Bang

Bang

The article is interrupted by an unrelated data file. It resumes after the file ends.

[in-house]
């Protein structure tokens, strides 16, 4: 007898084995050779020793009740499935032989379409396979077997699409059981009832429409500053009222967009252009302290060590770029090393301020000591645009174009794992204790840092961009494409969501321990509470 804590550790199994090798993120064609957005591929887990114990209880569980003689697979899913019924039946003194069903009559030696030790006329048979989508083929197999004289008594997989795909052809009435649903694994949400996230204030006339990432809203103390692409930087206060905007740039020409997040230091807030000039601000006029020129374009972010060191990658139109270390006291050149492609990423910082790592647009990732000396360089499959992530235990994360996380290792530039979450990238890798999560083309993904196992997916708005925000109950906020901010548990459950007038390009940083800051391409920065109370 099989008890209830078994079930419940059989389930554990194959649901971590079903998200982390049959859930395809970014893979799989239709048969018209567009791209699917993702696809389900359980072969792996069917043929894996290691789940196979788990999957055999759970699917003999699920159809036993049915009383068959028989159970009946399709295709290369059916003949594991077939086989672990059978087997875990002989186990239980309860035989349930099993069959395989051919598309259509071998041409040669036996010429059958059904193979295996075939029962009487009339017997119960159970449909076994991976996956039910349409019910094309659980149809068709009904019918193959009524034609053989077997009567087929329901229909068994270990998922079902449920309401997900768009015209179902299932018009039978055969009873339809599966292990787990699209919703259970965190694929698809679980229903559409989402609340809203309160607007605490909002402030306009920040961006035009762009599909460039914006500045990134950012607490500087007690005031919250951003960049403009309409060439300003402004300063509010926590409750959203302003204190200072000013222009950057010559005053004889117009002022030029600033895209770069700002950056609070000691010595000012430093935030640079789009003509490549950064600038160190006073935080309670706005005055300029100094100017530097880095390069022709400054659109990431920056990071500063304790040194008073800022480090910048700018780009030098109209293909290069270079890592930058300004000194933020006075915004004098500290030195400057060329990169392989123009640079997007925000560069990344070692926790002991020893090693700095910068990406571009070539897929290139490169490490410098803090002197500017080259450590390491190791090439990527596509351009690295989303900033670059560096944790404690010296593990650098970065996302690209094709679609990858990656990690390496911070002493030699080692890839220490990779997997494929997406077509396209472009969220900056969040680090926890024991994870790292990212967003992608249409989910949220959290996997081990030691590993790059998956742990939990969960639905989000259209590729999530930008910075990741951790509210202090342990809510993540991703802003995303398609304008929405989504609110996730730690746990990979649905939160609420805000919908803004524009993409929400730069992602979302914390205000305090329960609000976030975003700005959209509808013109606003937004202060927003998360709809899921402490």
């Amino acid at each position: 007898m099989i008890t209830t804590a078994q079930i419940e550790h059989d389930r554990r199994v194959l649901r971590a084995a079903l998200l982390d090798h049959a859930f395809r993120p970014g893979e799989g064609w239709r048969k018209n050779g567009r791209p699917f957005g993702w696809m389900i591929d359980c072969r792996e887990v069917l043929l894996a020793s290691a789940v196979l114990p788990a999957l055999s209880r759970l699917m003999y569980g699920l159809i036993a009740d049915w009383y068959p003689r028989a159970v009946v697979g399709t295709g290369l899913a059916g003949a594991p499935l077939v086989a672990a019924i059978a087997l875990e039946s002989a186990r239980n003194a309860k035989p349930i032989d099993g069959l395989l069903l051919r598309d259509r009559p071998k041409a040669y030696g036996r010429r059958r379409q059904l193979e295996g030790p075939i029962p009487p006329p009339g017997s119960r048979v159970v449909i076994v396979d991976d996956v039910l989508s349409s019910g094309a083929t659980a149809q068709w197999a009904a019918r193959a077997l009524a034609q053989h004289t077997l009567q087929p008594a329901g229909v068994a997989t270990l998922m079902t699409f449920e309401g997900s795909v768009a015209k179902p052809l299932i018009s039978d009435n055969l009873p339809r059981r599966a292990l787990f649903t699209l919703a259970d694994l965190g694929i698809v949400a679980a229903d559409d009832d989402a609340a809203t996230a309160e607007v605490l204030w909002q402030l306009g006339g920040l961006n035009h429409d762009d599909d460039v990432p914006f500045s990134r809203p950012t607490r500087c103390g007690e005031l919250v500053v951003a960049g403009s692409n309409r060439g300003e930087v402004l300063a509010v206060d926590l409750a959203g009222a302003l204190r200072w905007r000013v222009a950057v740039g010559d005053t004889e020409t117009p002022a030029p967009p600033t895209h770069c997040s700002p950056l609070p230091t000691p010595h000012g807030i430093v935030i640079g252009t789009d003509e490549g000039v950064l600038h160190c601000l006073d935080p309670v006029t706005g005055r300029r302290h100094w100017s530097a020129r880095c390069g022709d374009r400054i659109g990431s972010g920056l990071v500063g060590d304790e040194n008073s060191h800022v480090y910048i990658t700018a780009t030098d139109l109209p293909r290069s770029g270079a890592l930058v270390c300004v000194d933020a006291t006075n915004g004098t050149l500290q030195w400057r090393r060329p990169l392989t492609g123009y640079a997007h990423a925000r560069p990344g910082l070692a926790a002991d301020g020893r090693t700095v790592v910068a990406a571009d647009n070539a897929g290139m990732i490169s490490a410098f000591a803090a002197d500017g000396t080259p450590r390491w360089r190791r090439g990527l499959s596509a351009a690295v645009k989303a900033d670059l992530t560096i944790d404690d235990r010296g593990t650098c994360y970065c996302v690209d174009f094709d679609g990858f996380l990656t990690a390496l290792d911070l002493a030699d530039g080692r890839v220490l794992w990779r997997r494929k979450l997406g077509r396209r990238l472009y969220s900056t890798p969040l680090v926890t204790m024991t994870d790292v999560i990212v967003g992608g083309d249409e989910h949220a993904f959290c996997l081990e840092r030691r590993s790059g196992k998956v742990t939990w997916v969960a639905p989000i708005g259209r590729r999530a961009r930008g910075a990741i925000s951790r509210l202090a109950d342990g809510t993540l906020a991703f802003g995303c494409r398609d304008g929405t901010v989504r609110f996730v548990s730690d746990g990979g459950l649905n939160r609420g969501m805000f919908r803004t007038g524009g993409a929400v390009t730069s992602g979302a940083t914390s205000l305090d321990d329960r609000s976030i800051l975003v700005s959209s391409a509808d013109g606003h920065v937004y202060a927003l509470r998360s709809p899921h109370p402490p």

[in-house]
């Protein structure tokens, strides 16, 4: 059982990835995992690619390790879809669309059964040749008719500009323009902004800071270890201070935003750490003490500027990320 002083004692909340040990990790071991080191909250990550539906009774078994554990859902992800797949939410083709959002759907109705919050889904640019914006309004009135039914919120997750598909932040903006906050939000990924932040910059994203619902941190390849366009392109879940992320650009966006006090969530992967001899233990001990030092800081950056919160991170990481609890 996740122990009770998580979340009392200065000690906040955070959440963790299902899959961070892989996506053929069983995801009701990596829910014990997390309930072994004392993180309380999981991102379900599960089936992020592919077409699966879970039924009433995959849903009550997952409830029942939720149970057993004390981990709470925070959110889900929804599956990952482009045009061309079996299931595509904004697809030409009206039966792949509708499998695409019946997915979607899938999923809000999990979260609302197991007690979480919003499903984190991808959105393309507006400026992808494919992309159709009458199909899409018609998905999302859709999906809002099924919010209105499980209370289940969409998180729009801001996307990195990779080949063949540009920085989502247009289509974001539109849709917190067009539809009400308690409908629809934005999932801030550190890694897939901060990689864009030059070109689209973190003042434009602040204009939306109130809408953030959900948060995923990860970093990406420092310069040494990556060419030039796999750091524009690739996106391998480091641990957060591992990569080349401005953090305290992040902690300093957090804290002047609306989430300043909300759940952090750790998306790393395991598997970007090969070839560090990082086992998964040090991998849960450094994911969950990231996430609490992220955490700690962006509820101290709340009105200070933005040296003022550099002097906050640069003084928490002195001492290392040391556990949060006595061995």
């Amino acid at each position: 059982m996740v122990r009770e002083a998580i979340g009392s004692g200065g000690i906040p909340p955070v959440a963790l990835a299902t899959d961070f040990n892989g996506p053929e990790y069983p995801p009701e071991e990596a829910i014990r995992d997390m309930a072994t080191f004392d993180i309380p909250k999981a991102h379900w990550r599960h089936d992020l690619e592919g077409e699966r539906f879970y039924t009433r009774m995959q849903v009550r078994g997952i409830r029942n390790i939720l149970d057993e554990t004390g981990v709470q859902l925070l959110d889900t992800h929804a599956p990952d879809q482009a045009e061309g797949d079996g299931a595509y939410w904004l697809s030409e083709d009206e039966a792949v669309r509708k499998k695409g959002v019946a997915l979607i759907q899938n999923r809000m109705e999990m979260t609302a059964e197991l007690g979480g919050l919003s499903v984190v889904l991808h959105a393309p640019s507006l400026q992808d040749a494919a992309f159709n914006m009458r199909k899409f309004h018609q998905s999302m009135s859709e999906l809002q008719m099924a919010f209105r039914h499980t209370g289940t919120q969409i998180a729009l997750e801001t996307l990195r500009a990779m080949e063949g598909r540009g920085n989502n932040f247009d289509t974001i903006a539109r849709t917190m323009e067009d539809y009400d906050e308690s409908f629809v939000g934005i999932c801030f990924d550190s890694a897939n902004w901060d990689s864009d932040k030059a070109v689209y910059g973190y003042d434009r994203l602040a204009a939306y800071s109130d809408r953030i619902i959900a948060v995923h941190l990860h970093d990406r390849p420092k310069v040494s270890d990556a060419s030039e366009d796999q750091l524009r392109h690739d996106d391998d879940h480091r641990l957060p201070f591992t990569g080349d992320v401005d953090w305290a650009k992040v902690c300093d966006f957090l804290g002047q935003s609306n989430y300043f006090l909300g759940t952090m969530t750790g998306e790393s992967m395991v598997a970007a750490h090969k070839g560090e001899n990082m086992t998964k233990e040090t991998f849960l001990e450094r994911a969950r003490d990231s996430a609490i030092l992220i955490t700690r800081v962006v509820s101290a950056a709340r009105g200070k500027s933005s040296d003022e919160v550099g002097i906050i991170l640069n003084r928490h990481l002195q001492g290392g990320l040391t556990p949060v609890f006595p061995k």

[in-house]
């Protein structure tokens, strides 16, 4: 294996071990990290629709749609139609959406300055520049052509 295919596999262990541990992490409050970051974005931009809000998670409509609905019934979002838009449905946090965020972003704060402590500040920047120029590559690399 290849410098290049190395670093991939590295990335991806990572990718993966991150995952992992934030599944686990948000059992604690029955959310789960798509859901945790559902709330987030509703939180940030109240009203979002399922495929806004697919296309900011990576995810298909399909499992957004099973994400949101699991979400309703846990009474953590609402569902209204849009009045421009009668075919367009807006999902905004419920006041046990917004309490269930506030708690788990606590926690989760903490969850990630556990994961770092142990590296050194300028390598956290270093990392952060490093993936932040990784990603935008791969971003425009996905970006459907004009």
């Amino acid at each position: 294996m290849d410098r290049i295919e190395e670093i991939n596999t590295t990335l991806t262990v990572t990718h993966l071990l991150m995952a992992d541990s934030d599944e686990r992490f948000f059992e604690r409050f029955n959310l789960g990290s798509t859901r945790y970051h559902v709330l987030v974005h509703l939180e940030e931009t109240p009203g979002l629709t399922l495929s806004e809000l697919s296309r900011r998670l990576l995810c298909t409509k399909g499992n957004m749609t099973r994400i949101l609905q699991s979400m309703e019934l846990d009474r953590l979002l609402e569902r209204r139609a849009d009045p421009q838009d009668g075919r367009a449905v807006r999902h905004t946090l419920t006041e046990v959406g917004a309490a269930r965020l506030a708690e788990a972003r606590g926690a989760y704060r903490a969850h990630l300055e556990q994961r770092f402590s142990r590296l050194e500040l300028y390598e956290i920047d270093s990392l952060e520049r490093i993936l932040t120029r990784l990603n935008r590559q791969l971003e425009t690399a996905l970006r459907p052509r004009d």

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Signed by Capitol Records on a wave of goodwill toward heavy rock following the gang buster success story that was Grand Funk Railroad, the members of Bang were hastily ushered into the nearest studio while the ink on their contract was still drying and essentially asked to "show us what you got" by their new backers. What they had, as exemplified by memorable opening gambit, "Lions, Christians," was a hard rock style that tempered the sheer bombastic doom and gloom of Black Sabbath with a less oppressive, blues-reliant sound redolent of most every other proto-metal band out there at the time (think Toe Fat, May Blitz, Dust, etc.), to be quite honest, and therefore lacking in the uncontrolled danger of a Blue Cheer or Sir Lord Baltimore. In fact, such outright savagery was only momentarily threatened here on a few subsequent tracks, including the biting staccatos of ""Come with Me" and Neanderthal plod of "Future Shock," but by the arrival of lead single "Questions" and its undeniably infectious sibling "Redman," some measure of civility had largely been restored. And, sprinkled amidst these angrier moments lay a few curious stylistic diversions like the gentle Arthurian fingerpicking of "Last Will and Testament" and the hippie-dippy sentiments of "Our Home," each of which respectively veered into art rock and the sort of post-flower power whimsy that Altamont should have categorically nailed to a tree a few years earlier (and which had dominated Bang's ambitious but flawed first effort, Death of a Country, which was shelved upon delivery). Having thus heard Bang's best shot (if you catch our meaning) and then watched "Questions" flounder on the charts, the bean-counting suits at Capitol Records apparently and perhaps prematurely deemed their new charges to be anything but the perfect marriage of Sabbath and Grand Funk they were hoping for. The naïve musicians in Bang were barely given another chance to build upon this solid debut's abundant promise, and, as would be shown by pair of flawed and confused follow-up albums, their career was to be thrown into a tailspin before hardly getting off the ground.

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